Another priceless memory from those days is my overnight rail journey from Rangoon to Mandalay. The train was so crowded I ended up crawling under a wooden seat to sleep on the floor and was awoken at each station by the shouts of food vendors. The mellifluous, subliminal sounds of the Burmese language – a bubbling murmur or so it seemed in my semi-comatose state – remain imprinted in my memory.
Bagan temples – photo: Nicholas Kenrick (Creative Commons)
Sunset seen from the top of the Schwesandaw pagoda in Bagan is yet another of my golden “Burma moments”. All thos years ago there were just seven foreign travellers up there marvelling at the amber sheen cast across the surrounding plain with its extensive array of temples and stupas with the landscape framed by the silvery glimmer of the river.
It most certainly was “mystical Myanmar” back then and I’m sure that it still is. I can’t wait to return.
Captain Sparrow thrusts the throttle forward to send our jet boat lunging up river through rolling brown water. Josh Ratukuna, our young skipper, styles himself from the Johnny Depp handbook, wearing cool bandana and wrap-around sunglasses.
It’s part of the fun of a high-speed thrill ride into the green heart of Fiji’s Sigatoka Valley.
We’re racing up the Sigatoka River exploring what’s known as Fiji’s ‘salad bowl’. The valley’s a prime source of fresh fruit and vegetables for locals and for hotels along Fiji’s Coral Coast. The half-day river ride is a great chance to see farms, plantations and gardens along the river bank and learn a bit about village life. It’s one of Fiji’s top tourist attractions.
The Sigatoka is the longest river on Fiji’s main island of Vitu Levu, flowing from deep within the hills of Navosa province to the sea at Kulukulu on the Coral Coast. Until the late 1950s, this was the only route inland and it took days to travel upriver from the coast to Navosa.
Not any more! We power round bends, passing farmers on horseback and cooling off in the river. Women washing clothes on the river bank merrily return our waves, apparently unfazed by our hasty, noisy progress. Josh regularly stops the boat in mid-river to chat about our surroundings and answer questions. The Sigatoka, he says, provides water for both drinking and crop irrigation and a bounty of fish, eels, prawns and fresh water mussels.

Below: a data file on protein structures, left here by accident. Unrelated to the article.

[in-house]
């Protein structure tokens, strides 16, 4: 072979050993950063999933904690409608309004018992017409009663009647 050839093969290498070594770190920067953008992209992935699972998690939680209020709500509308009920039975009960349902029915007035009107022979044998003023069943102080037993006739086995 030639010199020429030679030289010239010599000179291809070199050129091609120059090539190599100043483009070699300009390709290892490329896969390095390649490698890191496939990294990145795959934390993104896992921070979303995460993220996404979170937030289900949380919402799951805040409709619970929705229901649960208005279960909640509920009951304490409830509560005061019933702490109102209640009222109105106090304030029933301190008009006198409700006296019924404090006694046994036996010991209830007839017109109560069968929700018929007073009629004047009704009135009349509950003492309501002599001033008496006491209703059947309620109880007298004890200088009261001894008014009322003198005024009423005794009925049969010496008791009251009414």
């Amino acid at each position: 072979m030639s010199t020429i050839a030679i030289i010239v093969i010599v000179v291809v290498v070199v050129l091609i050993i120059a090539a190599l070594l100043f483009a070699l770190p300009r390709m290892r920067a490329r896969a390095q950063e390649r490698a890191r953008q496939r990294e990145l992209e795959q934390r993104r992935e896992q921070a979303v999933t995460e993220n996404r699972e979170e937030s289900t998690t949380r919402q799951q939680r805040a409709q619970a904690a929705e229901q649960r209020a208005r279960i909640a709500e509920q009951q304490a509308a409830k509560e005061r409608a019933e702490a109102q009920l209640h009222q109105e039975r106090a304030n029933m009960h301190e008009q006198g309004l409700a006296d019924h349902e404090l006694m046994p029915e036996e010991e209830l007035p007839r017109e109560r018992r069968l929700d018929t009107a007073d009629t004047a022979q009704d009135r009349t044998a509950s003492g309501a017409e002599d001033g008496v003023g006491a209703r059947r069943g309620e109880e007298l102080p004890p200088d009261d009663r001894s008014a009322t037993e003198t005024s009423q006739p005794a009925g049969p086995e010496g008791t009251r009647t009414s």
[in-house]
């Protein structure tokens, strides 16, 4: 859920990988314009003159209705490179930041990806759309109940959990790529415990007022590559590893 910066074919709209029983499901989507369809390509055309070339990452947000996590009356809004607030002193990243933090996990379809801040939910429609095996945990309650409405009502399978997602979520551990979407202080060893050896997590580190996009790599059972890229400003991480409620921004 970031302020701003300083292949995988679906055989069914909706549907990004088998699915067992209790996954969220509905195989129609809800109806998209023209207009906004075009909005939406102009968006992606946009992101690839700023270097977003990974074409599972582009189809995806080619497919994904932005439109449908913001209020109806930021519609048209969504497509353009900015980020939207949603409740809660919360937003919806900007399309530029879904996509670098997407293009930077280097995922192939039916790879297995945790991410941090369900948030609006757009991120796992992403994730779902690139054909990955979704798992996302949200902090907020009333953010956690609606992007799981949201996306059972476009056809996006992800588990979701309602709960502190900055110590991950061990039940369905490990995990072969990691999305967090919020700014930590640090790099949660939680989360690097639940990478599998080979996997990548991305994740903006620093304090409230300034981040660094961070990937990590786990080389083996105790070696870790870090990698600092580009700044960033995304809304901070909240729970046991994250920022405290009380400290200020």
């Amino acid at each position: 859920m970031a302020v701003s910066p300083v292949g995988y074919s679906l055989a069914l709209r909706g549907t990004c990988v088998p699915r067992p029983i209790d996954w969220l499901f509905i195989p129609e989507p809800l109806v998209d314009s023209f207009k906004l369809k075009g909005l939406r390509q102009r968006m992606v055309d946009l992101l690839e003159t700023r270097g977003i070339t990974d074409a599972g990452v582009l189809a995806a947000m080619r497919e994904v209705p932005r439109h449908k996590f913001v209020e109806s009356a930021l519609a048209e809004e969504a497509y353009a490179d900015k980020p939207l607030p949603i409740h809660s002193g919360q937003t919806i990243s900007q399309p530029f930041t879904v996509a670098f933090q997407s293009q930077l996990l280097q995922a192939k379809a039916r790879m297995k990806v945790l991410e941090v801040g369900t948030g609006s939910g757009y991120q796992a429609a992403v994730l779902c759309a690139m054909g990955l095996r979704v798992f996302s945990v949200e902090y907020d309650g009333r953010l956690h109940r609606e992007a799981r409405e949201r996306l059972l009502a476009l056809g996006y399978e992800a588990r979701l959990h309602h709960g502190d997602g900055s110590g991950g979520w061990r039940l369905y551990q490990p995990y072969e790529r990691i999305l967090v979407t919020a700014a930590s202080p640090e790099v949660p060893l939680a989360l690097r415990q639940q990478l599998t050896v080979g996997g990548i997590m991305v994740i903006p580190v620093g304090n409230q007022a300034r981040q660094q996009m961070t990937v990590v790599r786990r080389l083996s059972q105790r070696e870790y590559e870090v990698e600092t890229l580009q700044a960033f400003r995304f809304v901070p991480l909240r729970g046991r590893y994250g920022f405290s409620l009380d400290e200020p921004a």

Our ride upriver takes us to Natawatawadi, one of six villages participating in the mini-safari program. Each village is paid a small sum to host the jet boat, which visits a different village on each journey to minimize visitor impact while also distributing income. In addition, visitors club together to raise a small donation.
After a brief introductory talk while sitting in the cool shade of the village church, we meet the village chief and elders in the community hall where lunch is waiting; plates of grilled chicken, fried vegetables, fresh fruits and orange cordial.
As we eat we hear more about community culture and protocol and then participate in a traditional kava ceremony, sipping murky brown liquid from a wooden bowl. The kava numbs the lips and tongue a bit. Taken in quantity it’s soporific.
The villagers put on a short show of song and dance, after which we make our farewells and return to the river. As we clamber back into the jet boat I see a gleam come into Captain Sparrow’s eye. And soon our river ride gets frisky.
Choosing his moment, Josh yells a warning then flicks the throttle. A deft twist on the wheel and the boat dips its nose into the river and flicks around in a heart-stopping lurch and we’re all drenched in spray. It’s just like a fun park ride.
Our squeals echo off the high riverbank each time Captain Sparrow executes another stomach-churning pirouette. And so it goes …. until he flicks back the throttle and we settle into a tranquil glide through fertile farmland.